Company describes how it would integrate Liquidmetal into a wide range of devices, including smartphones and tablets.
Rumors that Apple will use an alloy with sci-fi characteristics in the next iPhone are like an energy drink for a paranoid imagination.
A co-inventor of Liquidmetal, which Apple has licensed exclusively since 2010 but barely used, says Cupertino is still waiting for the right gadget. As if he knows more than anyone else does.
The iPhone is to be made from Liquidmetal, a Korean source suggests. Sadly though, that doesn't mean you can pour your phone into a cup.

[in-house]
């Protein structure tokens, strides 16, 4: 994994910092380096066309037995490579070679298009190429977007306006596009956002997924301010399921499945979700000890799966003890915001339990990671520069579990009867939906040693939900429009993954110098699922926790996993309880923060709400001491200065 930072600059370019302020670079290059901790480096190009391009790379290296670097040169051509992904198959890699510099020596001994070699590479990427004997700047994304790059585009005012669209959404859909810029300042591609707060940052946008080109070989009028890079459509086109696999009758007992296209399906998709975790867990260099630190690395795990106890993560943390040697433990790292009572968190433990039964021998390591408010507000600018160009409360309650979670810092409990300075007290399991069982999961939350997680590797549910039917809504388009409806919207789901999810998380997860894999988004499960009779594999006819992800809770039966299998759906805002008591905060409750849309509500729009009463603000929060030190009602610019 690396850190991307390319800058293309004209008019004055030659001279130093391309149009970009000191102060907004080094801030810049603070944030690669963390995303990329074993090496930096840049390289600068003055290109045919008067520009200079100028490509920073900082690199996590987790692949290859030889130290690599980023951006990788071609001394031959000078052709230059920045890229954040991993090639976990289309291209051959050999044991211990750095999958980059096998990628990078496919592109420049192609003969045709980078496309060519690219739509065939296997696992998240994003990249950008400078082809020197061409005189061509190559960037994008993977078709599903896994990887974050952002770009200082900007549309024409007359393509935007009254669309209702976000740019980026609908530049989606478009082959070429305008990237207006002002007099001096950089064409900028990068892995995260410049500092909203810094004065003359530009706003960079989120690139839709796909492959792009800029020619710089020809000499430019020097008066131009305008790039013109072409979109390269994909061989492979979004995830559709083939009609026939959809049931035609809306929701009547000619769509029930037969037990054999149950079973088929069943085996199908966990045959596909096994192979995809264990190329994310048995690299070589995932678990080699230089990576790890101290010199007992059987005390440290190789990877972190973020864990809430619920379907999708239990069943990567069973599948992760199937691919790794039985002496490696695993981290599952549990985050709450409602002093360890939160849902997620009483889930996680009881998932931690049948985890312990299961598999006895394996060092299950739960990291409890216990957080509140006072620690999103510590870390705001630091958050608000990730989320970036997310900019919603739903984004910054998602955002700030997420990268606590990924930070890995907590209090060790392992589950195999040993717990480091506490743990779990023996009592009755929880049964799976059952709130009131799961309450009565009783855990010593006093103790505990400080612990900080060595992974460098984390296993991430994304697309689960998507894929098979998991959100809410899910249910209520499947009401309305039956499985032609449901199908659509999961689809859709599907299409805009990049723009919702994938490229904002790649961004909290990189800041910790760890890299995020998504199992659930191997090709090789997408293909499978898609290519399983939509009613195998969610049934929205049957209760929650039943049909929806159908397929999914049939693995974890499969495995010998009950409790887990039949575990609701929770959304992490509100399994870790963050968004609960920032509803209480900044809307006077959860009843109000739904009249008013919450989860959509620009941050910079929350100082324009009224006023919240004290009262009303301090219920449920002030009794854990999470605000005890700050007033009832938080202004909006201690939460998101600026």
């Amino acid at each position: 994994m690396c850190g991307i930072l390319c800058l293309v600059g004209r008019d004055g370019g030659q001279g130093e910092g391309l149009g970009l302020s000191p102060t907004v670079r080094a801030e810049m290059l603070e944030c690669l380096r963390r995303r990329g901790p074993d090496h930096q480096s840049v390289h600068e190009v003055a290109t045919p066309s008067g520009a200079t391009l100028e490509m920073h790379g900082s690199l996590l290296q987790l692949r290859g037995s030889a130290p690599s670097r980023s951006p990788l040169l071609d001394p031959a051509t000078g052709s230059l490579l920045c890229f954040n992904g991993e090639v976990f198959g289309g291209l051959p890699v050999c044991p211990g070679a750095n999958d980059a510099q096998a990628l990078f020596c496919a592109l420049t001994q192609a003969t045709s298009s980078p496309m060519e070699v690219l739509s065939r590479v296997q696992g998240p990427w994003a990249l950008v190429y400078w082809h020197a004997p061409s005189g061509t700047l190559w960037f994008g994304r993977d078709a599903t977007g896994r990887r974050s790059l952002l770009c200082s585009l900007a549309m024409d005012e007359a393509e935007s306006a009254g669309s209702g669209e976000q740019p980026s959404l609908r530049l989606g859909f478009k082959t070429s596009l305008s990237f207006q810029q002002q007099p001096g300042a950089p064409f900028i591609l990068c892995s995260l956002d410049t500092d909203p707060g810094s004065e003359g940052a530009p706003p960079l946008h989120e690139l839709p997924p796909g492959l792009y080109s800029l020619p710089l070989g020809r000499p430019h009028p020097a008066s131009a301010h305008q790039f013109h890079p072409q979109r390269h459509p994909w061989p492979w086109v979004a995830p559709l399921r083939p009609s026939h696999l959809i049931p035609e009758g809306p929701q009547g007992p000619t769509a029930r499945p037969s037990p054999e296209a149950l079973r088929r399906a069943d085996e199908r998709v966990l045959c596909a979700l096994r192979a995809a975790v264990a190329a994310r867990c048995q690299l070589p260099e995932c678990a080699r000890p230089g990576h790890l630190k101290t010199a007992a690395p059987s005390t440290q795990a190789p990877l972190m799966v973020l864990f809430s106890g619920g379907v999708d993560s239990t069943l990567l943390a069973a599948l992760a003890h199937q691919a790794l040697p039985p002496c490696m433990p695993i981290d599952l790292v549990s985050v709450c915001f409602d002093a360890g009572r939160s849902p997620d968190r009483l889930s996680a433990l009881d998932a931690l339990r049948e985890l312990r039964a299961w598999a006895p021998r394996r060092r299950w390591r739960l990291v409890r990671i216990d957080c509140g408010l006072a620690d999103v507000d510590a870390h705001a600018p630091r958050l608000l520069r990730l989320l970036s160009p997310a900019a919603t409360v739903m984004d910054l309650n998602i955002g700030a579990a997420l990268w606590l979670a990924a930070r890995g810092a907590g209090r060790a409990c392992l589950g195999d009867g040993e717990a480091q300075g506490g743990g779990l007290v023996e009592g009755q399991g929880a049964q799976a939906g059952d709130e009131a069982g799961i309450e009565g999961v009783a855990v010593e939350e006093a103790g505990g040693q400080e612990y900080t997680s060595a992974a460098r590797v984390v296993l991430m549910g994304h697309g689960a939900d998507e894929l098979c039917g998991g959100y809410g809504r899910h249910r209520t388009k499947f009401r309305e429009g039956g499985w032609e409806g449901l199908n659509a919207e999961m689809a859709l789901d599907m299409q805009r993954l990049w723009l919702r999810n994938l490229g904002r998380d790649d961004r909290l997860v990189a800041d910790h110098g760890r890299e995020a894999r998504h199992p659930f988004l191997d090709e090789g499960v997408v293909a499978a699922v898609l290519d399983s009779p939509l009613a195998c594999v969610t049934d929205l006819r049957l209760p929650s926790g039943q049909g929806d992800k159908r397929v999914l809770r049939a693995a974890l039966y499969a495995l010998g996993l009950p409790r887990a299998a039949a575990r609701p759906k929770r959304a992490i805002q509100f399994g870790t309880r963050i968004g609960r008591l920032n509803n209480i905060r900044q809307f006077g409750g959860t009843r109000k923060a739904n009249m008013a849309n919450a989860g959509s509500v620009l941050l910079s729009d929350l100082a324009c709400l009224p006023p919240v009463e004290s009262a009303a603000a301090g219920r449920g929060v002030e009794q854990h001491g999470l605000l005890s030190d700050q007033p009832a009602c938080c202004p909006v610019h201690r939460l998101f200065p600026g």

We take you through this week's phone news around the Samsung Galaxy S3, the Liquidmetal iPhone 5 and the upcoming Nokia 808 PureView.
Apple's next iPhone is once again rumored to sport a metal back using tech Apple's had a license to since 2010, but has not used much.
The so-called iPhone 5 could get "in-cell touch panels," making for a slimmer device.
Shipments of touch panels will be down 15 percent to 20 percent compared with the first quarter as Apple prepares to transition to its next handset, according to the DigiTimes.
The new iPhone is tipped to pack 'in-cell' touch technology, which reduces the need for extra sensors and glass.
MIT's Media Lab is working on a robot that may one day spin its own webs and cocoons. A boon for manufacturing? Or: "Welcome to my web," said the robot to the human.